Zen, Yoga, Science, and Catholic Faith?

Hi all. Tried asking this question in a variety of places, but could never get a firm answer - so here i go, its long so bear with me.

I’m sure everyone here knows all the flashing headlines about Yoga/Zen and Catholicism - so just wanted to clarify things.

From what i gather, there’s a bit of a spectrum as you got

Exorcist in England who says its opens you up to the demonic.

Our Holy Father who back in the late 90s, wrote a letter which essentially frowned on such practices (but without going so far as to say its demonic - perhaps “self absorbed” is the better tone)

And a bunch of inter-monastic dialog where you have Jesuits priests ending up as Zen Roshis as well.

To which i have to ask - IS there a consensus view on this matter?

Or is this one of this typical issues within the Church that is just not going to get resolved so long as it doesn’t become a large issue.

That’s part 1.

Part 2 - To throw an interesting twist into all this - I have a friend who is a devout Catholic but has taken up the field of neuroscience and neurology as his career.

Part of his research is into the psychological and physical benefits of meditation - of which he studies Buddhism.

Referring back to part 1 of this question - is he in violation of something? I mean, the guy told me straight he could care less about those who are meditating to “join with the Divine” or whatever - he just wants to create some Alpha waves and see what their effects are.

IE: Since Buddhism is part philosophy - part spirituality, coming from a very rational/technological background - his goal seems to be like “strip the spiritual, stick with the technique.”

I asked him why he didn’t bother doing this with say Lectio Divina or St. Ignatius’ Spiritual Exercises and he gave a surprising tripartite answer:

1.) He thinks it would be sacrilegious to do so. I suppose this ties back to the whole “My Goal is Practical, not Spiritual.”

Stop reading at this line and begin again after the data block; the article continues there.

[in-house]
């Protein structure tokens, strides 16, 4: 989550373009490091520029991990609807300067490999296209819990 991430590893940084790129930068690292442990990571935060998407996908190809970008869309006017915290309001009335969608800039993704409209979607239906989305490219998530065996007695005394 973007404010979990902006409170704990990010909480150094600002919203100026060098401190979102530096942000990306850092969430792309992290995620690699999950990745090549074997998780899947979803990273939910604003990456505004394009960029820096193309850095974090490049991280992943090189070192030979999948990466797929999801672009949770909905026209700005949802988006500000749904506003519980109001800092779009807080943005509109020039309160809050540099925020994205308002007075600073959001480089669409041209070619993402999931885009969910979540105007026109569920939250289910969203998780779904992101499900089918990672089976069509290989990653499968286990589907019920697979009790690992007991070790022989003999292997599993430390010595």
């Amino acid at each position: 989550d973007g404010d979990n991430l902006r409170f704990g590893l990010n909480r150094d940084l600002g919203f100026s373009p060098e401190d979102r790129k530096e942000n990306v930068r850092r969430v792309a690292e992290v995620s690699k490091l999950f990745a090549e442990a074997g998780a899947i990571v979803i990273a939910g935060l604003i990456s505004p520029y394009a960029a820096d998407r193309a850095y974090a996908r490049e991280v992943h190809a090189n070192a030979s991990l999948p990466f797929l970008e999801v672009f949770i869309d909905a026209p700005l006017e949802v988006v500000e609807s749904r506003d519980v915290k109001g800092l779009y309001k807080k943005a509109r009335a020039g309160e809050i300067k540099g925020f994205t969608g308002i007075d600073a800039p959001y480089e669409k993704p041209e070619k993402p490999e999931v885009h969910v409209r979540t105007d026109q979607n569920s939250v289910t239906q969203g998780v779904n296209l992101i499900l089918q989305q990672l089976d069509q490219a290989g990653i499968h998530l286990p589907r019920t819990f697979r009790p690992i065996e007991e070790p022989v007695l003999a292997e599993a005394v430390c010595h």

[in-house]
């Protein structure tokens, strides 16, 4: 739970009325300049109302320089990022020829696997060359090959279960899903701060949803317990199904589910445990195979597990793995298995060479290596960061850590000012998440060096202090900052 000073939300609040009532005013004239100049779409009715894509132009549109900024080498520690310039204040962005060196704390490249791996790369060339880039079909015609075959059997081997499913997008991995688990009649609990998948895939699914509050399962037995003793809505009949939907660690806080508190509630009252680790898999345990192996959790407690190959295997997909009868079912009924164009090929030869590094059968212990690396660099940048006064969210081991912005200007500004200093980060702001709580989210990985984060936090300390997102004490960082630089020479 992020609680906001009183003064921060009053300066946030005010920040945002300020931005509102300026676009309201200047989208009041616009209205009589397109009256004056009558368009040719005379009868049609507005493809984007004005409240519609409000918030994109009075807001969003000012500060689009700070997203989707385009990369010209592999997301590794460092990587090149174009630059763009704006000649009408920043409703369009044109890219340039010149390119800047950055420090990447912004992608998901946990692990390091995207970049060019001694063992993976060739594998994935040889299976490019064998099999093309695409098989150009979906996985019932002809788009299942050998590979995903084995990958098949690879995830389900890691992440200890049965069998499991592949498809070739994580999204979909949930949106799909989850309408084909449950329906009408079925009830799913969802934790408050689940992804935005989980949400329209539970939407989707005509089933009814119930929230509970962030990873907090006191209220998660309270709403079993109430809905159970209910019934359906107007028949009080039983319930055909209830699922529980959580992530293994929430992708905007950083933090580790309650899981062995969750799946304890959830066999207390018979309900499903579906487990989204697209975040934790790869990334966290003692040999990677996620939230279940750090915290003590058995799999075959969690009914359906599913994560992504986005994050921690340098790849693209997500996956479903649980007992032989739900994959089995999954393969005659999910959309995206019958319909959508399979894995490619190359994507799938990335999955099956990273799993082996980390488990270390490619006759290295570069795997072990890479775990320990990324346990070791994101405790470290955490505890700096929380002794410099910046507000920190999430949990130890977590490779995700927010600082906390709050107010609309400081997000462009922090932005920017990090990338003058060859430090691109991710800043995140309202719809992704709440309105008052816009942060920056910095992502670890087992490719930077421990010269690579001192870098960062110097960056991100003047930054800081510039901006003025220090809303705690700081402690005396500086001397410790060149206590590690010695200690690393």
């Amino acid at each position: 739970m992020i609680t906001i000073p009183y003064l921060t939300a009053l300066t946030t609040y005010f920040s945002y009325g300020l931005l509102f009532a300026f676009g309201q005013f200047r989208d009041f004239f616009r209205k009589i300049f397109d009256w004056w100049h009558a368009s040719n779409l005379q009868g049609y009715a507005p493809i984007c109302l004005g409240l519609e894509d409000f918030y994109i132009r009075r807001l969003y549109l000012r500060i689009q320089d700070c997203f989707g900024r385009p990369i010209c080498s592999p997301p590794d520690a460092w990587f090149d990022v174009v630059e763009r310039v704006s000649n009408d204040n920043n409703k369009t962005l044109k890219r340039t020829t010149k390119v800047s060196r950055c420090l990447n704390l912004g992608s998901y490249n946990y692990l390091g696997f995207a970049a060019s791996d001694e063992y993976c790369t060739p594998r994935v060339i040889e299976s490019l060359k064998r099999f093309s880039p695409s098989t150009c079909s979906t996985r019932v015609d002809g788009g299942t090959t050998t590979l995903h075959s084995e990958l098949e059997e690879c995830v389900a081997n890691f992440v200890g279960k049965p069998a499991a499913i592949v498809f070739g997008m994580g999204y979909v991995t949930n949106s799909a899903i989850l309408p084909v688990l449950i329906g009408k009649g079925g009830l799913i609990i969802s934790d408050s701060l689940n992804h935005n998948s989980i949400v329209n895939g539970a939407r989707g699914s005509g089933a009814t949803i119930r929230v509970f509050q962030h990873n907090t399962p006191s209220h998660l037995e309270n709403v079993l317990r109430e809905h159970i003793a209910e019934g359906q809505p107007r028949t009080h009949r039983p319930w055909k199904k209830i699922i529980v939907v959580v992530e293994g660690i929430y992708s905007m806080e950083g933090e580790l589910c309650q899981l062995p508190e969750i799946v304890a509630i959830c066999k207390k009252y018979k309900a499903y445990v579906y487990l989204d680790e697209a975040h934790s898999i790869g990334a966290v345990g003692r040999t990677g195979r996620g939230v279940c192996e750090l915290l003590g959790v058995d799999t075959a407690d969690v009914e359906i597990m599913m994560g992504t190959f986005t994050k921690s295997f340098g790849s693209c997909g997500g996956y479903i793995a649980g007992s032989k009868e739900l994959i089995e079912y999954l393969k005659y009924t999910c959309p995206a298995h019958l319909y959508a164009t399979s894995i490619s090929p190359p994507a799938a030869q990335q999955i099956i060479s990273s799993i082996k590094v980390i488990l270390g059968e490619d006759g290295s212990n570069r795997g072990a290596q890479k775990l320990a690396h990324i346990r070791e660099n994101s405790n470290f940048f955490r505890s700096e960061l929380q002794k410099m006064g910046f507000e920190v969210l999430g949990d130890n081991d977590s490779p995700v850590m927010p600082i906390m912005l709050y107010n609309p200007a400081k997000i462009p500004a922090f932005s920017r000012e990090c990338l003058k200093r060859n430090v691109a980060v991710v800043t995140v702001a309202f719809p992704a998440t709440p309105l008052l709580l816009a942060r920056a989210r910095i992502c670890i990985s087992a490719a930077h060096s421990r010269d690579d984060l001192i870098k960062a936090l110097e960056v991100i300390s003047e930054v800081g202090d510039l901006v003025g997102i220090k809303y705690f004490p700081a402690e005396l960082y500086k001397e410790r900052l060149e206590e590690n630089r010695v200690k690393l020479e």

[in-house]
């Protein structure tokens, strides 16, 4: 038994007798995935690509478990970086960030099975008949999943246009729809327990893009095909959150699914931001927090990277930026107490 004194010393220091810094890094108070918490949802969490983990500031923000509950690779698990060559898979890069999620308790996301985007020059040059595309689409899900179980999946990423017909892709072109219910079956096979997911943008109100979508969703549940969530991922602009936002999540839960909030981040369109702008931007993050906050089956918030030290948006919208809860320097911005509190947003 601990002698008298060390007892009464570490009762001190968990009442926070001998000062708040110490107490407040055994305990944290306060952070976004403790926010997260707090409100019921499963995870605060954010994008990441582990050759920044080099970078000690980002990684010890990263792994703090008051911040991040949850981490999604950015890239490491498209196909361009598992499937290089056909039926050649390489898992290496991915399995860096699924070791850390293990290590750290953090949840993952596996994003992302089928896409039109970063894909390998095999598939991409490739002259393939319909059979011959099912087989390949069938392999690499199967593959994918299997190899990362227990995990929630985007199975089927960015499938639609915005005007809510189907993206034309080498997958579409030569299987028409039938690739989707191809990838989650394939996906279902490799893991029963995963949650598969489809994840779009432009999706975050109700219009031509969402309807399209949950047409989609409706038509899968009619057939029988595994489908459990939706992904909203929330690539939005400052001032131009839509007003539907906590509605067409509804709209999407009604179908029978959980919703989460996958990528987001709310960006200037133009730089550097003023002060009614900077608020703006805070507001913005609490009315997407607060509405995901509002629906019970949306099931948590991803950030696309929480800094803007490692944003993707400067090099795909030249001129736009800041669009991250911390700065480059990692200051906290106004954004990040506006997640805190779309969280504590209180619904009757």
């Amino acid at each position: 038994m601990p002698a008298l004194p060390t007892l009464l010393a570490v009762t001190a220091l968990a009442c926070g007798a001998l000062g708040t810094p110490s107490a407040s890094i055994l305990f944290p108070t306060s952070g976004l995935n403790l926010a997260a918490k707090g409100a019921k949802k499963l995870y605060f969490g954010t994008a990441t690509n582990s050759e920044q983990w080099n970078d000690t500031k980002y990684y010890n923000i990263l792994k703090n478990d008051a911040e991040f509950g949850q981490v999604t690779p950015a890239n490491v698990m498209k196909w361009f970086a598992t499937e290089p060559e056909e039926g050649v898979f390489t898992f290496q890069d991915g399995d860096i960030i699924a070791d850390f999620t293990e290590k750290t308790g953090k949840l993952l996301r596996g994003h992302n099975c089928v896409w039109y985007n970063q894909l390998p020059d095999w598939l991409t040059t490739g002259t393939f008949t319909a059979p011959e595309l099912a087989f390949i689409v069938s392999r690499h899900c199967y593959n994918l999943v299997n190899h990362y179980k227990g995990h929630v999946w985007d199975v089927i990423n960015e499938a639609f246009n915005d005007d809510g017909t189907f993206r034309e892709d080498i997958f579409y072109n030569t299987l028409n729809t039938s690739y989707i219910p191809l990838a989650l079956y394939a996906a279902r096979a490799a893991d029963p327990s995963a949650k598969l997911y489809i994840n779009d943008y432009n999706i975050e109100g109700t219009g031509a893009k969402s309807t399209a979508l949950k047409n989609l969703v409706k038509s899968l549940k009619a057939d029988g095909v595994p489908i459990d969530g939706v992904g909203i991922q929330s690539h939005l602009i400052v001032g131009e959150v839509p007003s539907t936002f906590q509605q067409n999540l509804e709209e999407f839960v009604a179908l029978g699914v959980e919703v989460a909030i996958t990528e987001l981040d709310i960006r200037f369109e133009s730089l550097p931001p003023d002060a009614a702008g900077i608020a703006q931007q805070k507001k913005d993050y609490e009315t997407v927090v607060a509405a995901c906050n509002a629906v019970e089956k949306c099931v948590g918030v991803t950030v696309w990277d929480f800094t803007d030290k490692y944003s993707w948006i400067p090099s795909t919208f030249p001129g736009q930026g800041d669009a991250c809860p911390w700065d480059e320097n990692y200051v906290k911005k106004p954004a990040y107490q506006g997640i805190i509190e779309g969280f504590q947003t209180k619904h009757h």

2.) Buddhists have been at this meditation thing a lot longer. They’ve also studied the workings of the mind and framed it in such a manner that gives a whole technical discipline to the modification of the mind.

So folks… what are your thoughts?

EDIT - I know someone here’s going to go say something to the effect about “temptations of the Devil.”

However, while i know jack about meditation and the mind, i do know a bit of History of Science.

It used to be the case that way way back when, lots of non-Christians in regions where we sent missionaries to used to be awed and amazed by our vast abilities in astronomy.

Jesuits, Franciscans, et al. used to teach astronomy and natural philosophy along with Catholic theology to these people as demonstrative proofs of our faith.

When the Enlightenment thinkers came along, they just could of gutted out that part about Theology and kept Astronomy.

And here it stands - Astronomy as a field continues as a science sans religious or spiritual connotations (to which people turn to astrology i suppose).

So if i understand him correctly - there’s a mind science and then there’s that science covered up by all this weird spiritualism. (Much like Astrology tries to interpret Astronomical results).

There is nothing else but the Catholic church.
period.

Cathdefender -

With all do respect, there’s a lot that isn’t within our Church.

There’s nations, political ideologies, races, weird bizzare post modern philosophies that make me sick, science, etc.

And what i’m asking is a question how we appropriately relate to such things…which you have deigned to respond to.

Or would you be a disciple of Tertullian and say “What is Athens to Jerusalem?”